UK Foraging - Gorse Wine Recipe

Image result for GORSE FLOWERS

Gorse can flower at almost any time of the year, so it's a really valuable source of pollen and nectar for insects that emerge on warm days in early Spring. On a warm day, some people smell the aroma of vanilla or toasted coconut when they're near gorse. The perfume is created by the sun's rays causing the volatile oils in the flower to evaporate, which the plant uses to attract pollinating insects. As anyone who lives in the country is aware, Gorse can be a very invasive plant and most land owners struggle to keep it under control. For this reason, it makes it a very environmentally friendly flower to collect for all kinds of foraged beverages!

5 litres gorse flowers
4.5 litres water
1.3kg sugar
The zest and juice of 2 lemons
1 sachet wine yeast
Yeast nutrient (optional)
Campden tablets
1           Bring the water to a boil in a large saucepan.
2           Place the gorse flowers in the boiling water and simmer for 15 minutes.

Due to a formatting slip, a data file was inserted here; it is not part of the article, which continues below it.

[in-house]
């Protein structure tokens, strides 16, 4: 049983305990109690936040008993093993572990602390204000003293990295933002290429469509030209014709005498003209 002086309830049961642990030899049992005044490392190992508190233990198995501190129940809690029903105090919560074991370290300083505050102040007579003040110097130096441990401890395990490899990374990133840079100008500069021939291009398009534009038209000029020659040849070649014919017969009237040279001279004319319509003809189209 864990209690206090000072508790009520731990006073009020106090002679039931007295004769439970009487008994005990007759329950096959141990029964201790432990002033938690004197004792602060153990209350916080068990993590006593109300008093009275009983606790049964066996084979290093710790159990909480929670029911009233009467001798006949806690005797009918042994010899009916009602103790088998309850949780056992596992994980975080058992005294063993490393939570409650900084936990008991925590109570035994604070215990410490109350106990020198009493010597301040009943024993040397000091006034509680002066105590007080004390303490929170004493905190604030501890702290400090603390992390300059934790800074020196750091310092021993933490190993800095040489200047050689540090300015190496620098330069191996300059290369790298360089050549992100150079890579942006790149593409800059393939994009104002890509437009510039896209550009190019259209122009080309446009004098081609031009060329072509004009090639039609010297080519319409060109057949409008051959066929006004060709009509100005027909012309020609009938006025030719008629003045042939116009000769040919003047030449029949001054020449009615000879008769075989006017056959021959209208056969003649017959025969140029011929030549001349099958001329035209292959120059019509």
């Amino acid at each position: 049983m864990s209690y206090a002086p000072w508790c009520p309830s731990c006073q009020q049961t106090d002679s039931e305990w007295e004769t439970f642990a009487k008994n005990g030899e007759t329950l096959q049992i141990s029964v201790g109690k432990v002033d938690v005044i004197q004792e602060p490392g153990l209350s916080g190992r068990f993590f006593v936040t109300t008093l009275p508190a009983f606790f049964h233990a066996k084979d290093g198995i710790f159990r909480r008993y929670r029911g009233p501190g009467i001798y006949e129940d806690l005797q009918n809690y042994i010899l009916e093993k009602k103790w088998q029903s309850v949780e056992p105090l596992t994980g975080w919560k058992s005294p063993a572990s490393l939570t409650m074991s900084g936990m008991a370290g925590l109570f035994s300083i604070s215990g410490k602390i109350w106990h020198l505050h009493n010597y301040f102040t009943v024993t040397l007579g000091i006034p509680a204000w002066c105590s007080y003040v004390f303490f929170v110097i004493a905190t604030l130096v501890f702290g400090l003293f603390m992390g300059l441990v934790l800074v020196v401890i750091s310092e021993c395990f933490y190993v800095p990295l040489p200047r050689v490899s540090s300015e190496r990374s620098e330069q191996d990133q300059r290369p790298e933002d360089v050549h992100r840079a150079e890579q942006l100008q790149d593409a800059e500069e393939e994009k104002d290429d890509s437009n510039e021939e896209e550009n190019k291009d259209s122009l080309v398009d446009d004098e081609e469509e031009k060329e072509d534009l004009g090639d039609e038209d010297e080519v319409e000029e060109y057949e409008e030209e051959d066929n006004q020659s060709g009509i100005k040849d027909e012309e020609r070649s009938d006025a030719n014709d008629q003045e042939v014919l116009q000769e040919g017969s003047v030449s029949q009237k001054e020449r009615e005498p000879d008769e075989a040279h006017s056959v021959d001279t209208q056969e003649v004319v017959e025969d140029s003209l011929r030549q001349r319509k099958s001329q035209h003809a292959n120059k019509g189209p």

3           Remove from the heat and stir in the sugar until dissolved, then add the lemon zest, juice and yeast nutrient (if using). Pour into a clean fermenting tub, then cover and leave to cool.
4           Once it’s at room temperature, add the yeast according to the instructions on the sachet, then cover and leave for 7 days, stirring twice daily.
5           Transfer to a demijohn using a sterilised sieve and funnel – and a bit of squeezing! Top up with boiled water if you do not have enough liquid to fill the demijohn, then attach an airlock and leave in a warm place until the fermentation has ceased.
6           Rack off into a fresh demijohn, then add 1 crushed Campden tablet and leave for another couple of months, or until it is clear. Rack again if sediment forms at the base of the jar, adding 1 crushed campden tablet every time.
7           Once the wine is clear, it is time to stop the fermentation with Potassium sorbate, added in the amount of 1/2 teaspoon per gallon of wine. Once done you can sweeten to taste with sugar and siphon into sterilised wine bottles.
Leave the wine to age for as long as you can, trust me the wait is worth it. 


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